UK dockers strike suspended by Unite union
25 March 2016
On March 21, a planned two-week strike by 75 dockers at the Grangemouth container port in Scotland was suspended by the Unite trade union after only six days.
Talks on new shift patterns are being held this week at the government’s Advisory, Conciliation and Arbitration Service (ACAS). The dispute was shut down as its impact was spreading, following the refusal of oil tanker drivers at the adjacent Grangemouth oil refinery to cross picket lines.
Workers struck against demands by Forth Ports for seven-day working. Currently weekend cover is mostly provided by workers on overtime. The shift changes would have cut some workers’ wages by as much as £1,800 annually, while forcing the entire workforce to work one weekend in two. The company said that the union had agreed to the new shift patterns in 2011. The current episode is the third attempt by the company to impose the new shift schedule.
The Forth Ports site at Grangemouth, east Stirlingshire, is typical of modern container operations. A tiny number of workers operate huge mobile carriers and gantries around the clock, moving 150,000 containers with 9 million tonnes of goods annually. The port handles 30 percent of Scottish GDP, with daily sailings to Rotterdam, Antwerp, Felixstowe and Hamburg.
Forth Ports was formerly the Forth Harbour Authority, which was privatized in 1992 following the abolition of the National Dock Labour Scheme by the Conservative government of Margaret Thatcher. The company controls a number of ports in the UK—on the Firth of Forth, the Firth of Tay and the Thames estuary, including the huge Tilbury container base, the main container hub for the London conurbation.
Forth Ports is controlled by Arcus Infrastructure Partners, a London-based fund manager specialising in infrastructure. These include Euroports’ worldwide terminal and logistic operations, train manufacturer Alpha Trains, UK rolling stock operator Angel Trains Group, and European communication towers operators Shere Group and TDF.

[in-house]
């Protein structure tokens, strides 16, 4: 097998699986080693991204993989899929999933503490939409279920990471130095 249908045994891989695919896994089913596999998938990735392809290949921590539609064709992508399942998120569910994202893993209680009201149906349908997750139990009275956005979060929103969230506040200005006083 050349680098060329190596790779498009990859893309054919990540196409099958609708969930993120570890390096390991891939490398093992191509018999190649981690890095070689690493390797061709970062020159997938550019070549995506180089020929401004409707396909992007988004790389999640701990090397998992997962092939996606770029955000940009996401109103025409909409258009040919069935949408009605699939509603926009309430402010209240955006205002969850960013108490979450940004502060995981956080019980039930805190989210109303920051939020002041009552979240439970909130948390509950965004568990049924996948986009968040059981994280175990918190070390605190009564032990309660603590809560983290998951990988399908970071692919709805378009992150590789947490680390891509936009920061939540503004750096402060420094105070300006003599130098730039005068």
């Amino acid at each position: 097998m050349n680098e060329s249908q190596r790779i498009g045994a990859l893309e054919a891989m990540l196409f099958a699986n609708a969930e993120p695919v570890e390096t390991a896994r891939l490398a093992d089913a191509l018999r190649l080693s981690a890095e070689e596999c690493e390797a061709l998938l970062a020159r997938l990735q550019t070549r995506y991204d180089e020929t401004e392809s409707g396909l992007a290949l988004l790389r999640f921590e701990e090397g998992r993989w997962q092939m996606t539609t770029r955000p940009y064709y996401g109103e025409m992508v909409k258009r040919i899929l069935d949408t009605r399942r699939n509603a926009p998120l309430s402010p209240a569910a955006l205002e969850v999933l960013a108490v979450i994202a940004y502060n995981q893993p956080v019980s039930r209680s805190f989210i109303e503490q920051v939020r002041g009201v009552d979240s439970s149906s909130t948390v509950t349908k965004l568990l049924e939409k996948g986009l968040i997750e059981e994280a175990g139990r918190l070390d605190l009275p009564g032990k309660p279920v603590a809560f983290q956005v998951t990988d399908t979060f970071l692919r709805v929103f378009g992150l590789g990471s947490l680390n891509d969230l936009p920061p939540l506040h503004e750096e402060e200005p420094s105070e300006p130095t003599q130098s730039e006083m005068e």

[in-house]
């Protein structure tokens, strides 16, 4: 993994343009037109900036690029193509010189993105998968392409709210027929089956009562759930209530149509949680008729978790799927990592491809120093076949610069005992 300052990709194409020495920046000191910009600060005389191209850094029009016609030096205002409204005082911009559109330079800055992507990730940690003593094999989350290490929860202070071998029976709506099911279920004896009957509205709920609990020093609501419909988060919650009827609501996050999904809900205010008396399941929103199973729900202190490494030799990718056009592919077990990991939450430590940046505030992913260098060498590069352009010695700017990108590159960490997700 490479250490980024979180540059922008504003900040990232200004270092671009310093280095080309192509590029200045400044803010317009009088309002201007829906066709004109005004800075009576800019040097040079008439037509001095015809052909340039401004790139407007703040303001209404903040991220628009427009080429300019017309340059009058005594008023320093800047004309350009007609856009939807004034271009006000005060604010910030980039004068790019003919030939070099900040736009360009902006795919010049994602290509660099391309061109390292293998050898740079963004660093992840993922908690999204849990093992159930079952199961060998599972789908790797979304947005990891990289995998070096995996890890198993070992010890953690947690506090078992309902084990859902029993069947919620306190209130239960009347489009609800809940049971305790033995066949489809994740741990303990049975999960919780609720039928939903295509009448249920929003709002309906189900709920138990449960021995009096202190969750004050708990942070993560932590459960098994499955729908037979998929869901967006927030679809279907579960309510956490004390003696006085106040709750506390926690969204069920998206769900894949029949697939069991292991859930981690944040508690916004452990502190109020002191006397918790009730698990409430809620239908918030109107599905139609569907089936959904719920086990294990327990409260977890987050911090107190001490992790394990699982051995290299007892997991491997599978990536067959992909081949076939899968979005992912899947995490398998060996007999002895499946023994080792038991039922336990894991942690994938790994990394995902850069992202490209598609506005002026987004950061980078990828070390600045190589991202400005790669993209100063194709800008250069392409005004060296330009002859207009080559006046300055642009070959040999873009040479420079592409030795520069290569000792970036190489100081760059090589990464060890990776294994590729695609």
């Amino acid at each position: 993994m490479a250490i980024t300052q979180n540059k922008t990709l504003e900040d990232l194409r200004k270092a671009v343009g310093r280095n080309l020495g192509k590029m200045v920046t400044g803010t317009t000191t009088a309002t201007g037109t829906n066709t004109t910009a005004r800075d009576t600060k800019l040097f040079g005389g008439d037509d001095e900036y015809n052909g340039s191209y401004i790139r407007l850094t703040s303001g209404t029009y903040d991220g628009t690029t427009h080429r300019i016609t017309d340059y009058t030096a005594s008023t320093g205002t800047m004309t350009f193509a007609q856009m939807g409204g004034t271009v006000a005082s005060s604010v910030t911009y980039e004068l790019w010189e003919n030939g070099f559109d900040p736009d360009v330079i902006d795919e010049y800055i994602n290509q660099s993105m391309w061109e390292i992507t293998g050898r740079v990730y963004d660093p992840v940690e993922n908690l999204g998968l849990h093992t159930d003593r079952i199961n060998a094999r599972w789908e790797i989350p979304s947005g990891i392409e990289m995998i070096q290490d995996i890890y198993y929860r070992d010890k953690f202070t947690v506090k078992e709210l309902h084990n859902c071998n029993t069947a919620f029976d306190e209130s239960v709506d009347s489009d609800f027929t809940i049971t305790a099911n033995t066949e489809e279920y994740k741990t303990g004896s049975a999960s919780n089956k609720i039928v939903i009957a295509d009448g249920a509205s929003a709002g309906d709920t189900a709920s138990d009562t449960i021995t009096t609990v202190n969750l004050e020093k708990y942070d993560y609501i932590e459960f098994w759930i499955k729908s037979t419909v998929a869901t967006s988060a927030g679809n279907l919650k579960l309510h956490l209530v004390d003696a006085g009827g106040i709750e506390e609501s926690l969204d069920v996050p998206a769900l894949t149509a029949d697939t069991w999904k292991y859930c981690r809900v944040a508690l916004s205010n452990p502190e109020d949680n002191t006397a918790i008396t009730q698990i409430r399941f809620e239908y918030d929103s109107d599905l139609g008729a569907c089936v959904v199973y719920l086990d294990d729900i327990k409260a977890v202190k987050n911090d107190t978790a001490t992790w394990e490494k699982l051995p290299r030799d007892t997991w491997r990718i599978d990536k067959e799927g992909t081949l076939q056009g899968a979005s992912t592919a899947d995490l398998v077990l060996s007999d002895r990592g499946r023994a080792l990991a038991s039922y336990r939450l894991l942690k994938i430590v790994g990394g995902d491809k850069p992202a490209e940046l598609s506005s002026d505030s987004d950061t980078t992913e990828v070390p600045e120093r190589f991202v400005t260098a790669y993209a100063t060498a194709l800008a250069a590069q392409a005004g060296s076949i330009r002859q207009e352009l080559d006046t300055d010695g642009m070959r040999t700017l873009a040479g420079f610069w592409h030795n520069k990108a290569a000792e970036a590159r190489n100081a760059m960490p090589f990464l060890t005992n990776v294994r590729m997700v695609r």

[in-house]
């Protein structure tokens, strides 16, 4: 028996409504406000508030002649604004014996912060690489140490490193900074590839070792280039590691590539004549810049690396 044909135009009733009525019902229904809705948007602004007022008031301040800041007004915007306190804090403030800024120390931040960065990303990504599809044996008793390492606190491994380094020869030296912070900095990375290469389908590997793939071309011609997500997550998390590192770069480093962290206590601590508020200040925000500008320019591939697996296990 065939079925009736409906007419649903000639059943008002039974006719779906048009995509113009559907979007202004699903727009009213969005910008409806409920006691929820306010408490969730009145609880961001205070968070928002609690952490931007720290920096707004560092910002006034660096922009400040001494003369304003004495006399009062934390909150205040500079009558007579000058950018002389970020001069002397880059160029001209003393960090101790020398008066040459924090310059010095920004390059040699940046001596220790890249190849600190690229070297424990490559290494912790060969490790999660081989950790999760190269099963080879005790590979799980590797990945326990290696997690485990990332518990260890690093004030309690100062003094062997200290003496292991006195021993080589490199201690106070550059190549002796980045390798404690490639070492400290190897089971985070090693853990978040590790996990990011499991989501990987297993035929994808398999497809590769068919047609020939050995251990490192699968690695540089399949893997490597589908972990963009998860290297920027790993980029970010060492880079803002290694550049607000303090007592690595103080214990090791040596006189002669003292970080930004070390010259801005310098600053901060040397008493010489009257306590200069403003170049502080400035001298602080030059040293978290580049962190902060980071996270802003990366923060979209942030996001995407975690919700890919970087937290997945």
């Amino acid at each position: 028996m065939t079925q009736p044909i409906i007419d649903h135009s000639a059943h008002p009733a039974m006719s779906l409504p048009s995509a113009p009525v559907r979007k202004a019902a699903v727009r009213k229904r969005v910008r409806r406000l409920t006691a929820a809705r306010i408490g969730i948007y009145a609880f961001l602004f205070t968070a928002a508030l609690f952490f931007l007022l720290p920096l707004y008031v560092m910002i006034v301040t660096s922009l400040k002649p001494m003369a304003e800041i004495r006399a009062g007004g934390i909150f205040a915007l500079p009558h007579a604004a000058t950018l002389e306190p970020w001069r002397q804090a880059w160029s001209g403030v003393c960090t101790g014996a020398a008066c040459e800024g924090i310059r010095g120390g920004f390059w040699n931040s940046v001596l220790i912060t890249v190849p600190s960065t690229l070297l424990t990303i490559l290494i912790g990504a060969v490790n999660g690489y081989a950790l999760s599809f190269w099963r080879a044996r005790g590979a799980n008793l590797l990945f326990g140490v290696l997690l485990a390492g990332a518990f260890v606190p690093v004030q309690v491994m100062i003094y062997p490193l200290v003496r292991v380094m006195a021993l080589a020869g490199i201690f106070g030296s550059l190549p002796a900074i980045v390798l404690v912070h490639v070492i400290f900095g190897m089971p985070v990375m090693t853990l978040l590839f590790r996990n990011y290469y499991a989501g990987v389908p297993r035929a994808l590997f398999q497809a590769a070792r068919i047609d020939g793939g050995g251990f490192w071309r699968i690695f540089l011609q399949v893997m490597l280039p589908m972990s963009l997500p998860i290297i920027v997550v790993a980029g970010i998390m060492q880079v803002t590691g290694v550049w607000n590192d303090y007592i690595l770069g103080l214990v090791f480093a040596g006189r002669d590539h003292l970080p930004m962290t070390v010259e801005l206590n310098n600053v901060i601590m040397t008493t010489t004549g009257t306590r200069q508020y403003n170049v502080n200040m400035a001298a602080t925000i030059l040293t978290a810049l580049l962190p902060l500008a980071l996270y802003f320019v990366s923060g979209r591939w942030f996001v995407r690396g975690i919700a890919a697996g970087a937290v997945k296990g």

The strike began March 15, following a vote by 73 of the 75 workers affected directly by the new shift patterns. Twenty engineers and administrative staff at the port were not balloted, but attended rallies and supported their colleagues’ demands. Workers maintained pickets at the dock gates.
One worker attending a rally told the Daily Record, “We aren’t going on strike for extra money, we’re simply trying to keep our family life going. We want to see our kids at weekends. There are also changes to our pension plans, which we have faithfully paid into for many years to now be told we won’t be getting what we were promised at the start. There is so much anger that people are determined to press ahead with the strike.”
During the strike, matters came to a head when Forth Ports’ management attempted to open another route into the container terminal through the adjacent Grangemouth fuel refinery. When workers moved their picket to the refinery, oil tanker drivers hauling fuel to hundreds of petrol stations refused to cross the picket lines. Facing an escalation that could spiral out of the control of the trade unions, Forth Ports quickly sought further talks with Unite.